Karen Khachanov: Azerbaijan calls for sanctions over pro-Armenian messages by tennis player at Australian Open


Azerbaijan tennis The federation called for sanctions against Karen Khachanov after the Russian player expressed support for the Armenian population living in the disputed area. Nagorno-Karabakh region at the Australian Open.

Khachanov, who is of Armenian descent, wrote “Artsakh, be strong” on TV cameras after the matches in Melbourne.

Artsakh is the Armenian term for the breakaway state of Nagorno-Karabakh, an ethnic Armenian-majority region in Azerbaijan that was focus of decades of conflict.

Armenian forces took control of large swathes of territory in and around Nagorno-Karabakh in the early 1990s; hostilities then flared intermittently until 2020, when Azerbaijan seized control of much of that territory in a bloody six-week war.

“I have Armenian roots,” Khachanov told reporters after his quarter-final victory over Sebastian Korda on Tuesday.

“From the side of the father, from the side of the grandfather, even from the side of the mother. I am half Armenian. To be honest, I don’t want to go into it, I just wanted to show strength and support for my people. That’s all.”

This month, vital supplies in Nagorno-Karabakh dwindled after Armenian authorities accused Azeri activists of blockading the region. Azerbaijan denied this accusation through representatives on Twitter.

A fan displays the Armenian flag during Khachanov's match against Korda at the Australian Open.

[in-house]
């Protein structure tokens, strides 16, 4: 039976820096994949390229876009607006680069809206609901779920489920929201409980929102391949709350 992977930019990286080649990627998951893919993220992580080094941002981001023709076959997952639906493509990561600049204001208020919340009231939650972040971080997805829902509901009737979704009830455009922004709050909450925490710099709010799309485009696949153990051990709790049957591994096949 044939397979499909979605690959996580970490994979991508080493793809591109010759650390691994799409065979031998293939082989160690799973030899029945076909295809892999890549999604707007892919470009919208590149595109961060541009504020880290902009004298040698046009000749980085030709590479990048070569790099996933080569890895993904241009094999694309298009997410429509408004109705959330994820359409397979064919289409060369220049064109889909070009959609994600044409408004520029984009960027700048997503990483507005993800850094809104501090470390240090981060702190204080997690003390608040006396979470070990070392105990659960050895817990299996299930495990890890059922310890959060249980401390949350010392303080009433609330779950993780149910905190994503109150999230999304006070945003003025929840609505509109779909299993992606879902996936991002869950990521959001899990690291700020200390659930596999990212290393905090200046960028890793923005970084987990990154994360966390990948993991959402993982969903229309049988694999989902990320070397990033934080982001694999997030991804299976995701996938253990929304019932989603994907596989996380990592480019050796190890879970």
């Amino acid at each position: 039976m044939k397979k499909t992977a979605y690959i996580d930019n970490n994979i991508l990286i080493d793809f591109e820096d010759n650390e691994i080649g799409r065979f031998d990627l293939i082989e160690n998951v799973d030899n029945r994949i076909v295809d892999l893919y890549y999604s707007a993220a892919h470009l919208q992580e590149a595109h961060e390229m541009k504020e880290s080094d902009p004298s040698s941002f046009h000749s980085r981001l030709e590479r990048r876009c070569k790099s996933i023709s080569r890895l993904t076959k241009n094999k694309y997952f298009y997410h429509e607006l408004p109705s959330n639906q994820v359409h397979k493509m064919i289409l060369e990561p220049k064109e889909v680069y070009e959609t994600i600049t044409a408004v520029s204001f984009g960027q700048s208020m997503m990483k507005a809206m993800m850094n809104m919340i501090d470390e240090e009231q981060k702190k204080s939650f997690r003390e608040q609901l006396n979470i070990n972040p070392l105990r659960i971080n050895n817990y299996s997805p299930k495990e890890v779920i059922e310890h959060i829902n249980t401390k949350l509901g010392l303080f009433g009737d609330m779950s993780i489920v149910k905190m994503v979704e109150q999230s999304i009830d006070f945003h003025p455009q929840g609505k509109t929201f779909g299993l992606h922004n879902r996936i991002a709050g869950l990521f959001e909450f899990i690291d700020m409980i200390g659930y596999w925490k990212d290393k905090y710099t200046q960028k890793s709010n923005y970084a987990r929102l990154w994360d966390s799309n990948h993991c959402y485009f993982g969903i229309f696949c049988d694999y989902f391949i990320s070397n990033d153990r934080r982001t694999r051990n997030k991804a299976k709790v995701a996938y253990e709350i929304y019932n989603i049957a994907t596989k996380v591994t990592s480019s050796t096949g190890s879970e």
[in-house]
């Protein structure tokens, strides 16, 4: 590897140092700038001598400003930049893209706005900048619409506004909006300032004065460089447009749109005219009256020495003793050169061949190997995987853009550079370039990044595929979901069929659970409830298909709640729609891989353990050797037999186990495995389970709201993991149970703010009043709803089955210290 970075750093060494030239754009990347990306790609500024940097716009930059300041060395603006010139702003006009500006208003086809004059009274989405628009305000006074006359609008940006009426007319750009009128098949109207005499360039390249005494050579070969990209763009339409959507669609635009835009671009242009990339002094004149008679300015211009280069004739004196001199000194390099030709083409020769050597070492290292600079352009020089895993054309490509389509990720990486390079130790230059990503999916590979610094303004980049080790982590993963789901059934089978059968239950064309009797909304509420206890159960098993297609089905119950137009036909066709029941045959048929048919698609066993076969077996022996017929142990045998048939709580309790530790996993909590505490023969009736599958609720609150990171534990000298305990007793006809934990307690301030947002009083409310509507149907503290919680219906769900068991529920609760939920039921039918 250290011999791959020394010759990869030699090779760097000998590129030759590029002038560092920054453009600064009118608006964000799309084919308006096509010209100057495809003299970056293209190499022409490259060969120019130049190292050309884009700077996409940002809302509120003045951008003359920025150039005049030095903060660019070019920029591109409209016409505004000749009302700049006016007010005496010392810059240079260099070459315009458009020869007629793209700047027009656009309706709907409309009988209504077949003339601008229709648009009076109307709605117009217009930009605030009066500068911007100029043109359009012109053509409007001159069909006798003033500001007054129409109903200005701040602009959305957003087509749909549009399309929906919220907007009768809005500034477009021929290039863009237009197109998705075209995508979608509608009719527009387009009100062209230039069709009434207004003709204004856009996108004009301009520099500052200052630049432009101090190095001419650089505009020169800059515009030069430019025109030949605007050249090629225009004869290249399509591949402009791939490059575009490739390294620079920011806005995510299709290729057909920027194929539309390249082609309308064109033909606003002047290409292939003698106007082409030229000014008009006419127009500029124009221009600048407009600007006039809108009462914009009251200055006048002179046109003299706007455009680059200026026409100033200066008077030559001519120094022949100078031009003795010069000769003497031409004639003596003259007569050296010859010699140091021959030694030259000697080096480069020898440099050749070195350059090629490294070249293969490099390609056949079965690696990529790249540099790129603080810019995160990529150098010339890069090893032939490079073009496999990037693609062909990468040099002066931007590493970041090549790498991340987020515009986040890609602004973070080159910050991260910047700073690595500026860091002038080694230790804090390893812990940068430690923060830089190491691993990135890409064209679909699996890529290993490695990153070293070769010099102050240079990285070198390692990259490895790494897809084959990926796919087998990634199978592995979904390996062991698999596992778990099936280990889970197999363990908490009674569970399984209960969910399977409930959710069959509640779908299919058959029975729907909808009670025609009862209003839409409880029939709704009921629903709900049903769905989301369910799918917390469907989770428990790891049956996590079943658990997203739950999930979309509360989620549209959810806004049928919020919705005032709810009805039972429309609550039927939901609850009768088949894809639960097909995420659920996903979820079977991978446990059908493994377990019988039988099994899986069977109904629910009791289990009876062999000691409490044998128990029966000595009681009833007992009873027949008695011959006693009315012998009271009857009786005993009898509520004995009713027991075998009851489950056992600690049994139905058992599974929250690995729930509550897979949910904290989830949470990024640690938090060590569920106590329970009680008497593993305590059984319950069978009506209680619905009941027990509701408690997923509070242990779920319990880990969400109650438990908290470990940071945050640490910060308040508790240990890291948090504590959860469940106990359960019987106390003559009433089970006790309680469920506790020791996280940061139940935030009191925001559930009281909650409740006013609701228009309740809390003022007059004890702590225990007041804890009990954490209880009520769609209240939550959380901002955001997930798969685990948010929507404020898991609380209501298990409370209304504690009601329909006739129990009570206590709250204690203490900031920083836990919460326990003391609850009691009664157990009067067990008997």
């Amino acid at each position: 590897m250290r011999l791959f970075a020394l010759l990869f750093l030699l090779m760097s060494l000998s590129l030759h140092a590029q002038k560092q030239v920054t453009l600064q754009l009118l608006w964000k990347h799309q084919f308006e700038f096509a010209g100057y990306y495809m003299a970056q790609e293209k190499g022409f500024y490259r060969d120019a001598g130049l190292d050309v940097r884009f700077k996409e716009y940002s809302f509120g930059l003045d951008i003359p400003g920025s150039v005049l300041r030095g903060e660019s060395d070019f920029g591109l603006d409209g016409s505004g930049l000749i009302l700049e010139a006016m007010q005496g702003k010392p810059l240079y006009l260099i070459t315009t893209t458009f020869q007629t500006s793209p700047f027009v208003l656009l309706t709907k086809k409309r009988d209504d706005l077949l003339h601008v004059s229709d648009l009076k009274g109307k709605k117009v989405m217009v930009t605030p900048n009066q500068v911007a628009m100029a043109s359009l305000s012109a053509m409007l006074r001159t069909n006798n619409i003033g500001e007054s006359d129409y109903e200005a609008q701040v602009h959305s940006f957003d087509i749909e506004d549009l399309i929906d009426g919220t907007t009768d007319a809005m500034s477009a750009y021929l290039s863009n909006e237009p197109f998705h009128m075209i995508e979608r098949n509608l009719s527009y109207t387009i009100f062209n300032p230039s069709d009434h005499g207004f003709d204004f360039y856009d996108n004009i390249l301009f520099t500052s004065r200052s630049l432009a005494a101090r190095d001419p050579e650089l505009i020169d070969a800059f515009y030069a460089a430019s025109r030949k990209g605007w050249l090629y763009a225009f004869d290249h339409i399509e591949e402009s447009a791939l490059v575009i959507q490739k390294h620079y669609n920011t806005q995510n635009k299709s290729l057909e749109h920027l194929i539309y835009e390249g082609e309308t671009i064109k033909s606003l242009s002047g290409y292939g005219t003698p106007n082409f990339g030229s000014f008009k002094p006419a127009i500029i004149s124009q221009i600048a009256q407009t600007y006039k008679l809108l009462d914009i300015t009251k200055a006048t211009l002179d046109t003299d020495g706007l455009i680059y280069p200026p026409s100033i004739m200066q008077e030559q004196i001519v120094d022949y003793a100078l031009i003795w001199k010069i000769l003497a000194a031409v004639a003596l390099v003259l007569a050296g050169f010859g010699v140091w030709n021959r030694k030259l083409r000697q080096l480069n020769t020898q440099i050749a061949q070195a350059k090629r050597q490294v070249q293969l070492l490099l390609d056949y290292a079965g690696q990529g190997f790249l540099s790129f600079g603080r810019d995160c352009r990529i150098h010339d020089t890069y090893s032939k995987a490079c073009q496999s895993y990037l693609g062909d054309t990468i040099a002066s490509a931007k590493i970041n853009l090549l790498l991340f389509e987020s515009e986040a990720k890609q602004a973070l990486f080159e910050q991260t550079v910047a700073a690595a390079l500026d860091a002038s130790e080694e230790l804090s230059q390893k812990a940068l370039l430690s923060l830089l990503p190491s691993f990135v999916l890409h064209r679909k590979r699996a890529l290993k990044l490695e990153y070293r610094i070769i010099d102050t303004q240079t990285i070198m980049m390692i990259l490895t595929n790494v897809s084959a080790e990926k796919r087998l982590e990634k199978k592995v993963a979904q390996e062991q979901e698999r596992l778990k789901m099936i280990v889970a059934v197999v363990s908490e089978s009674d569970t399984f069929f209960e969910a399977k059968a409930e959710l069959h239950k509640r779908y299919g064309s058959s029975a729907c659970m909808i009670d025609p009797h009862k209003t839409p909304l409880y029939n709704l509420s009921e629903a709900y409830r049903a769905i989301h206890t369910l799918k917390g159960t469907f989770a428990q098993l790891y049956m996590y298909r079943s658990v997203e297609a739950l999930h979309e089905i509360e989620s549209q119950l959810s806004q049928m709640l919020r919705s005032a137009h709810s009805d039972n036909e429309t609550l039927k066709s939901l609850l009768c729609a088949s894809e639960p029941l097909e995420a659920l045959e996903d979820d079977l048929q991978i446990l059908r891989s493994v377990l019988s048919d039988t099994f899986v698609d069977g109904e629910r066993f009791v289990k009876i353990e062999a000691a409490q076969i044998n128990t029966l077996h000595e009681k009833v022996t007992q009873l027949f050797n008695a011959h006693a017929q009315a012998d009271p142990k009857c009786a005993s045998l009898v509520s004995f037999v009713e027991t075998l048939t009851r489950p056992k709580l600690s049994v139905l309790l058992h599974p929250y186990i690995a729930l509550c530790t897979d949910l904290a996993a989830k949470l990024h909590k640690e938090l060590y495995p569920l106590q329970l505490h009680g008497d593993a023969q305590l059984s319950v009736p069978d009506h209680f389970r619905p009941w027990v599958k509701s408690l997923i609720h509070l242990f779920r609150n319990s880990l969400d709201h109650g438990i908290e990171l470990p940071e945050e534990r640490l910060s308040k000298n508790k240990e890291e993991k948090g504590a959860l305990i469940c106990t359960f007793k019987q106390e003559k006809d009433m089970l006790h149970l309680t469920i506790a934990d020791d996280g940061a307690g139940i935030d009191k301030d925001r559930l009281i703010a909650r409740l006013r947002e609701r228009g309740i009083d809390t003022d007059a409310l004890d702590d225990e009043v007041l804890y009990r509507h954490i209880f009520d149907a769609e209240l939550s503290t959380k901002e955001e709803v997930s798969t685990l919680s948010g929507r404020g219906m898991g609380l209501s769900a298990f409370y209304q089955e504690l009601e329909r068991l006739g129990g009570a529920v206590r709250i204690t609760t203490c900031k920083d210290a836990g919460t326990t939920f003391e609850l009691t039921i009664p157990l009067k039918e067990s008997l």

Renewed fighting in the region lasted almost two months in November 2020, with at least 6,500 deaths, according to Reuters. The fighting ended after the Armenian-backed separatists agreed to relinquish control of territories in Nagorno-Karabakh and Russia helped negotiate a ceasefire between the two countries.

In a January 21 letter to the International Tennis Federation (ITF), the Azerbaijan Tennis Federation called for Khachanov to be punished for messages of support he wrote on cameras at the Australian Open.

According to ReutersThe letter asks for sanctions so that Khachanov no longer commits “unacceptable provocations” at tennis tournaments.

The ITF told CNN that it “received a letter from the Azerbaijan Tennis Federation, which we have forwarded to the relevant authorities.”

It added: “The rules of conduct for players in Grand Slam tournaments are governed by the Grand Slam rulebook administered by the appropriate organizer and regulatory body.”

When asked by journalists about the letter to the ITF on Tuesday, Khachanov said he had not heard of it.

CNN contacted Khachanov’s representatives but received no response, and a request for comment from Tennis Australia, which organizes the Australian Open, also went unanswered.

Khachanov, 26, represents Russia, although he competes under a neutral flag in Melbourne. In light of the war in Ukraine, Russian and Belarusian tennis players have been allowed to play in the Australian Open, but they must do so “without flags and country recognition”.

This week, the four people who attended the tournament were interrogated by Victoria Police after they “displayed inappropriate flags and symbols and threatened security guards,” a spokesman for Tennis Australia said. The organizers have previously said that fans will not be allowed to bring the Russian or Belarusian flag to the Australian Open venue to enforce the “neutral flag” policy.

On Friday, Khachanov will attempt to reach his first Grand Slam final at the Australian Open when he faces Greece’s Stefanos Tsitsipas.